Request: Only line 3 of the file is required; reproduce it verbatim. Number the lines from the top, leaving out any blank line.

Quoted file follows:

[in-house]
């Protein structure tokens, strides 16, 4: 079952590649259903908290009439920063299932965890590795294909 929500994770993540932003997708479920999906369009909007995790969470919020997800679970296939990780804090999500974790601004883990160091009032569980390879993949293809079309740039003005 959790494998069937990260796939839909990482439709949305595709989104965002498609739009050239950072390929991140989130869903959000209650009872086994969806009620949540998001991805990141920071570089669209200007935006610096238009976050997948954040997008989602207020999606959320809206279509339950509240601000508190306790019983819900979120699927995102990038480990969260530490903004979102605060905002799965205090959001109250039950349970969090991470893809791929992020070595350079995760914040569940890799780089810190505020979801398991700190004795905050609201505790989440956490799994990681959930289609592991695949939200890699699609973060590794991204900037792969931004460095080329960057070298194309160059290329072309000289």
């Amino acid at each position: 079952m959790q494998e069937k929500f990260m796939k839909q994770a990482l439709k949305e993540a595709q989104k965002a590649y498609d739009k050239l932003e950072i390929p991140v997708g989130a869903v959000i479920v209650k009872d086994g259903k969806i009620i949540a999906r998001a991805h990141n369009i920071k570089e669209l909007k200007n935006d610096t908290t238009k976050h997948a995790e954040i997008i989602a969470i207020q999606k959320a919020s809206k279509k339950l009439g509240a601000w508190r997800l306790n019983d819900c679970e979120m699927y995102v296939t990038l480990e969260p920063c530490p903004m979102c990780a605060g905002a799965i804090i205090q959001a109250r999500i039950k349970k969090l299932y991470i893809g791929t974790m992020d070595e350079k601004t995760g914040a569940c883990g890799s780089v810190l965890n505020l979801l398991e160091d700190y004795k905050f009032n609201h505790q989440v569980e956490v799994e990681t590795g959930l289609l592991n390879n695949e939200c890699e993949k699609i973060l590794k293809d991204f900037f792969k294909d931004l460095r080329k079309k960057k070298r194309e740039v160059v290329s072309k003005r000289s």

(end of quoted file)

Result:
């Amino acid at each position: 079952m959790q494998e069937k929500f990260m796939k839909q994770a990482l439709k949305e993540a595709q989104k965002a590649y498609d739009k050239l932003e950072i390929p991140v997708g989130a869903v959000i479920v209650k009872d086994g259903k969806i009620i949540a999906r998001a991805h990141n369009i920071k570089e669209l909007k200007n935006d610096t908290t238009k976050h997948a995790e954040i997008i989602a969470i207020q999606k959320a919020s809206k279509k339950l009439g509240a601000w508190r997800l306790n019983d819900c679970e979120m699927y995102v296939t990038l480990e969260p920063c530490p903004m979102c990780a605060g905002a799965i804090i205090q959001a109250r999500i039950k349970k969090l299932y991470i893809g791929t974790m992020d070595e350079k601004t995760g914040a569940c883990g890799s780089v810190l965890n505020l979801l398991e160091d700190y004795k905050f009032n609201h505790q989440v569980e956490v799994e990681t590795g959930l289609l592991n390879n695949e939200c890699e993949k699609i973060l590794k293809d991204f900037f792969k294909d931004l460095r080329k079309k960057k070298r194309e740039v160059v290329s072309k003005r000289s």